Amsterdam sweeps Pakistan community tournament
The sun shone gloriously on Voorburg on Sunday, and the Pakistani community in the Netherlands made the most of the occasion, celebrating their nationís love of cricket with a six-team tournament which provided plenty of entertainment.
The organisers had opted for a nine-man, six-over format, getting through nine matches in less than seven hours. There were two teams each from Amsterdam (the Warriors and the Lions), Den Haag (Greens and Blues) and Rotterdam (Eagles and Panthers), playing first in two round-robin groups and then semi-finals and a final.
Not every well-known Pakistan-born player took part, but many did: internationals Mudassar Bukhari and Adeel Raja competed along with former VVV pro (Mohammad) Shahbaz Bashir, and such pillars of the domestic competition as Excelsiorís Usman Malik (Hussain), brothers Rizwan and Zishan Akram from ACC, and Dostiís Naeem Khalid.
The format gave a big advantage to the batsmen, with just seven outfielders opening up big gaps in the field, and there was plenty of big hitting, with 57 sixes belted in the course of the day. But if some of the hitting was a touch agricultural, and the catching at times downright awful, there was also room for some classic strokeplay, some accurate, disciplined bowling, and one or two catches that would have graced the IPL.
The most spectacular effort came early in the day, when a Rotterdam Eagles fielder ran twenty metres to his right at long on, stuck out his hand, and hung onto a superb catch at around knee height. It was, on the whole, the easy ones that tended to go to ground.
Watched by a crowd which grew to a couple of hundred in the course of the afternoon, including Pakistani ambassador Aizaz Ahmad Chaudry and KNCB chairman Marc Asselbergs, the teams from Amsterdam and Den Haag dominated the group stage, both Rotterdam sides finishing winless after the first phase.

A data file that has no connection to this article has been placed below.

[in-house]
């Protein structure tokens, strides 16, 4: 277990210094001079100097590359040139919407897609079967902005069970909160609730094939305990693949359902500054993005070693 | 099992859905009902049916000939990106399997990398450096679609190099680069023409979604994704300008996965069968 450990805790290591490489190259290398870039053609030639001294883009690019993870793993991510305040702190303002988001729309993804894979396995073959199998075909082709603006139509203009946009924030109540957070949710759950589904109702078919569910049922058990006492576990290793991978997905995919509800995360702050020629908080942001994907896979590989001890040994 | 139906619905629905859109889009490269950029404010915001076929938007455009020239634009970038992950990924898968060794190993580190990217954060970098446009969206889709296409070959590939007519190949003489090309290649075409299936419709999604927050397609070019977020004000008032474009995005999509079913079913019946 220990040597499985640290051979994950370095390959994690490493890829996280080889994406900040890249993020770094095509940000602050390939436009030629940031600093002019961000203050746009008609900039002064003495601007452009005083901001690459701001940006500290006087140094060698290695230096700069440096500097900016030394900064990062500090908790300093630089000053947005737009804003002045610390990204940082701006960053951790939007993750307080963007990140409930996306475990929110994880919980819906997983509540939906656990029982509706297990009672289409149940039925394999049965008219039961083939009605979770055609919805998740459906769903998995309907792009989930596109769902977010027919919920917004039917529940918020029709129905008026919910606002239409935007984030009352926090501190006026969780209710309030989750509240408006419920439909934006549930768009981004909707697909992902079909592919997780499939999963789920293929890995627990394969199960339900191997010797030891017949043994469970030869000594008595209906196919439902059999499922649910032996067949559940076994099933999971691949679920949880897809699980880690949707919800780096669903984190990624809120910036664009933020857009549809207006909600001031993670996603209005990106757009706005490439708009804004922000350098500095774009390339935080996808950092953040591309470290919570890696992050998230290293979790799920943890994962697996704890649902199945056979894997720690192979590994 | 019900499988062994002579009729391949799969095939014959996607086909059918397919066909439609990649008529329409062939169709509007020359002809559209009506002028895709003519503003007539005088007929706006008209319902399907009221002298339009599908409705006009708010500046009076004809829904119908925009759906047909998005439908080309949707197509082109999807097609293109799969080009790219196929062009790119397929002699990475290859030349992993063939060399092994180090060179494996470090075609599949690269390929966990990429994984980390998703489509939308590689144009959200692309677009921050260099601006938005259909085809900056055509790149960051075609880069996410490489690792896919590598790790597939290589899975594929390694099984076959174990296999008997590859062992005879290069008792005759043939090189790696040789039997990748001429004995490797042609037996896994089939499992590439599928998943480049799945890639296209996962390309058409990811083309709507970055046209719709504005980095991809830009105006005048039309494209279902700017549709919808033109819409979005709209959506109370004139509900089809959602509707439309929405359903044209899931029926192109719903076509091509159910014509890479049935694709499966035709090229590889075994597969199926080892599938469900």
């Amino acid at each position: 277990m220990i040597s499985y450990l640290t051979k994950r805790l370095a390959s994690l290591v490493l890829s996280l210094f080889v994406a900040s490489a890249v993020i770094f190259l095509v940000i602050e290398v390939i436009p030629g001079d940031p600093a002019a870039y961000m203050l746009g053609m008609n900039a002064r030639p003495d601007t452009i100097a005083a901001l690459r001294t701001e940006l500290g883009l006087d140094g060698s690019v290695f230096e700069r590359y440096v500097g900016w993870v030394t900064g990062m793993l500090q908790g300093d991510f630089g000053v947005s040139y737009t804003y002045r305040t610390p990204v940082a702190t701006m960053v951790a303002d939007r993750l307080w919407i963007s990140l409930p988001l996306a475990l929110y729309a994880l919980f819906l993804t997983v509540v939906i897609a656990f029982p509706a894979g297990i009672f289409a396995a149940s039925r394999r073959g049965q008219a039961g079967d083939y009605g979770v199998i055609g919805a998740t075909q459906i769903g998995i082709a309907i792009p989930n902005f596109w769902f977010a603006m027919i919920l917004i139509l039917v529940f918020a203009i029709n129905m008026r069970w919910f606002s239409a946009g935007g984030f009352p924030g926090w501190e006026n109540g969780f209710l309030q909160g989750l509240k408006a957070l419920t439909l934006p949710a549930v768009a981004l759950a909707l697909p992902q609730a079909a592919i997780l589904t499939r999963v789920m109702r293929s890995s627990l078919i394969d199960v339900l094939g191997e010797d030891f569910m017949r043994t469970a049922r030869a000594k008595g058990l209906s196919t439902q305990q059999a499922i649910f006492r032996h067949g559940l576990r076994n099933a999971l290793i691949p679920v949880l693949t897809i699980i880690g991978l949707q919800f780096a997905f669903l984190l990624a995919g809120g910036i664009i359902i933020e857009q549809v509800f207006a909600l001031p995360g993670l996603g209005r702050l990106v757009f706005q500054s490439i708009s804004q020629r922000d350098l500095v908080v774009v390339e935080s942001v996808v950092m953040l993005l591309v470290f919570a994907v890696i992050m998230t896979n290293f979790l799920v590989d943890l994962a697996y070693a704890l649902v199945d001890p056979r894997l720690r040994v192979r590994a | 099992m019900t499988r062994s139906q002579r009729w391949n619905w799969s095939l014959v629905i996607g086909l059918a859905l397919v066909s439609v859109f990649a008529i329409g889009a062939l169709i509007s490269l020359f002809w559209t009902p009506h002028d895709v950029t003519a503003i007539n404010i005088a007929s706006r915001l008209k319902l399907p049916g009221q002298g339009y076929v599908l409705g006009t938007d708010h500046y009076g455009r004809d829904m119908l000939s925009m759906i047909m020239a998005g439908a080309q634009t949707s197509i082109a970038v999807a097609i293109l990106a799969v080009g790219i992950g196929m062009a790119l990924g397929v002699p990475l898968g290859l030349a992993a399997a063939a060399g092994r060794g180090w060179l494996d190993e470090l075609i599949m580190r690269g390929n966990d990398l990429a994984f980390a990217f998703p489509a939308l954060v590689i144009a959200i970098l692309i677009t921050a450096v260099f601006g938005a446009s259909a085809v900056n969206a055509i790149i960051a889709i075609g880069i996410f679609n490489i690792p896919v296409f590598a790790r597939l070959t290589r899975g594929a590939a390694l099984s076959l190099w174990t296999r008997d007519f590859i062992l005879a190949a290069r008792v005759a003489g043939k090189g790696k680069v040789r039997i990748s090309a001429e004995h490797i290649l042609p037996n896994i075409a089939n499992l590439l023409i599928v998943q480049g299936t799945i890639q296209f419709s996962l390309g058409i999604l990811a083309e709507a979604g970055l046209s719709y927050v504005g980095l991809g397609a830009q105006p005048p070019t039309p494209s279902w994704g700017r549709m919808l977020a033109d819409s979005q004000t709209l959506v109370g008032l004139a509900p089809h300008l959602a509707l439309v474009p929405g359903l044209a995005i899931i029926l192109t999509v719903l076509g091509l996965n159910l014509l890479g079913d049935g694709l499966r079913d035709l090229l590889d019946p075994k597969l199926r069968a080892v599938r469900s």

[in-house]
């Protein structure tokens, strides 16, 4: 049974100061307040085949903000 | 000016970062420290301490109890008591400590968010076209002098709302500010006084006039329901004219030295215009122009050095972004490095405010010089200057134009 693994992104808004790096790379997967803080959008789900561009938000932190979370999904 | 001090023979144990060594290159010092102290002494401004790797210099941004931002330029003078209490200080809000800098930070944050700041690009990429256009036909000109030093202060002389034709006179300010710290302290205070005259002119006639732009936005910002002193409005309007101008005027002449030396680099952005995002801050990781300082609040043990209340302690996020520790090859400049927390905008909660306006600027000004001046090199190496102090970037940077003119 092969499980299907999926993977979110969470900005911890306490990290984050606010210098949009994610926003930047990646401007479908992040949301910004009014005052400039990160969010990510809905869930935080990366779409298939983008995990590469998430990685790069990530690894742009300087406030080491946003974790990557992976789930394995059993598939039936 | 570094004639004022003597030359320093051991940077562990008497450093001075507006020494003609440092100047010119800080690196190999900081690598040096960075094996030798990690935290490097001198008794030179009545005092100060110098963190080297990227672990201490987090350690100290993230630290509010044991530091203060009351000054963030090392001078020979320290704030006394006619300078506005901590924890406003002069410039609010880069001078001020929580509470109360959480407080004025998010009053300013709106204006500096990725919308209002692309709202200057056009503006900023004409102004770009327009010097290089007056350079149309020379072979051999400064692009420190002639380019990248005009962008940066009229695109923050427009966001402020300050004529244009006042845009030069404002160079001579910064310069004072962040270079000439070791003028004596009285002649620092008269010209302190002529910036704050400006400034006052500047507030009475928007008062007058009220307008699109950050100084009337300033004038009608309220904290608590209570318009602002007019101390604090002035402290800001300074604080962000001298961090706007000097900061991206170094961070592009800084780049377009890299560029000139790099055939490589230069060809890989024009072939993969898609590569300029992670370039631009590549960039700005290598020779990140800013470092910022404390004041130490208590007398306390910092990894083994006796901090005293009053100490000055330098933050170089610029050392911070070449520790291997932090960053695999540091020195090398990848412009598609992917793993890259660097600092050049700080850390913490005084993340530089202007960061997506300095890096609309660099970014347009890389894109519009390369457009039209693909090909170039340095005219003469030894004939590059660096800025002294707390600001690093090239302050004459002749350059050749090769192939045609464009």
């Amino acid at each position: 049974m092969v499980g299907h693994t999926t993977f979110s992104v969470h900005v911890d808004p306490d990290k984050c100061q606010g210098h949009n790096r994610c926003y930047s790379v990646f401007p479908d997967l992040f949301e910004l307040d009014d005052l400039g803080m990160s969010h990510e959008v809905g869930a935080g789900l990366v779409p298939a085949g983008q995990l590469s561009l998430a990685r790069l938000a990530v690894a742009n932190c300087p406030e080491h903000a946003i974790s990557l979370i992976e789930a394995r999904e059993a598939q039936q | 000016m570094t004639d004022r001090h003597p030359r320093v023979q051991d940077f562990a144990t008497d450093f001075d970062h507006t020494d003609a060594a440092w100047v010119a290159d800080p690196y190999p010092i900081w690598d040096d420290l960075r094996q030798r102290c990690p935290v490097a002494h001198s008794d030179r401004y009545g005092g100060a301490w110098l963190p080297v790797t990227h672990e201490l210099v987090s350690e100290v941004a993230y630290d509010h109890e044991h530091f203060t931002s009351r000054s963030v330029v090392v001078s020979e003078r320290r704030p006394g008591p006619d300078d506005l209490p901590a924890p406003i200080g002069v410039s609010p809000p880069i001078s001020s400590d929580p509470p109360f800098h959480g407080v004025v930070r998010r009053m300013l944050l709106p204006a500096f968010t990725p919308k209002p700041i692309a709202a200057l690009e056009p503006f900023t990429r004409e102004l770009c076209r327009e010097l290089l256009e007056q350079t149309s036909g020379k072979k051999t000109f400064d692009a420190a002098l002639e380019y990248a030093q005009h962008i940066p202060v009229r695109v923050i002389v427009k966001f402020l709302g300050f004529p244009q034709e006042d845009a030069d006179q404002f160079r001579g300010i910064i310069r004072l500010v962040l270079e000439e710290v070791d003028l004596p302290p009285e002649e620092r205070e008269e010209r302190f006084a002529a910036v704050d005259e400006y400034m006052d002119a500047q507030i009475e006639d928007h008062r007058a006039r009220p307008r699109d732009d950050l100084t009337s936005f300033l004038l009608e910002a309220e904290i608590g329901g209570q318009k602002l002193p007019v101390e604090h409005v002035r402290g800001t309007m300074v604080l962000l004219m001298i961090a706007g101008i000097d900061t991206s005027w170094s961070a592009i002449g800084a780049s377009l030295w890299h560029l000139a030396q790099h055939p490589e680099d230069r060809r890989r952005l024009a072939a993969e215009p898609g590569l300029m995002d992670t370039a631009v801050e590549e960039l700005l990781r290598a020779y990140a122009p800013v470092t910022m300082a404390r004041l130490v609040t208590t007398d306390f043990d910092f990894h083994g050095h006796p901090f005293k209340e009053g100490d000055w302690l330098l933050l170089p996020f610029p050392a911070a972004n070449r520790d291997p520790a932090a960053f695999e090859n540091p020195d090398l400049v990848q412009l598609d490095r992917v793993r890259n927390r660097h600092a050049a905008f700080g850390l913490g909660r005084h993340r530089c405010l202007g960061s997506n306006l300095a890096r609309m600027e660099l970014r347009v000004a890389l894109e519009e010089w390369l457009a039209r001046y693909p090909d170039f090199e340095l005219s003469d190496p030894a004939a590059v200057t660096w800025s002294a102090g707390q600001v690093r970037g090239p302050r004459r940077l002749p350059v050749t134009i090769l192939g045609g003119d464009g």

The Eagles did make the dayís highest total, hitting 80 against the Warriors, but then saw their score passed with two balls to spare.
Amsterdam Warriors then beat Den Haag Blues in the first semi-final, which left defending champions Den Haag Green to meet Amsterdam Lions for the other place in the final. But although they included brothers Mudassar and Farukh Bukhari and Usman Malik in their line-up, the Greens could only manage 57 in their six overs, and with Naeem Khalid making 30 the Lions reached their target for the loss of just one wicket.
So it was an all-Amsterdam final, and now it was the Lionsí turn to struggle with the bat. Naeem made another 16 before he was unfortunately run out, and the Lions finished on 55. Shahbaz made a fine 32 in reply before retiring, and the Warriors won with four balls to spare.
Saqib Sultan of the Lions took the dayís batting trophy, while Zishan Akram of the Warriors claimed the bowling prize. And Shahbaz, Man of the Match in the final as well as player of the tournament, ensured an Amersterdam clean sweep of the silverware.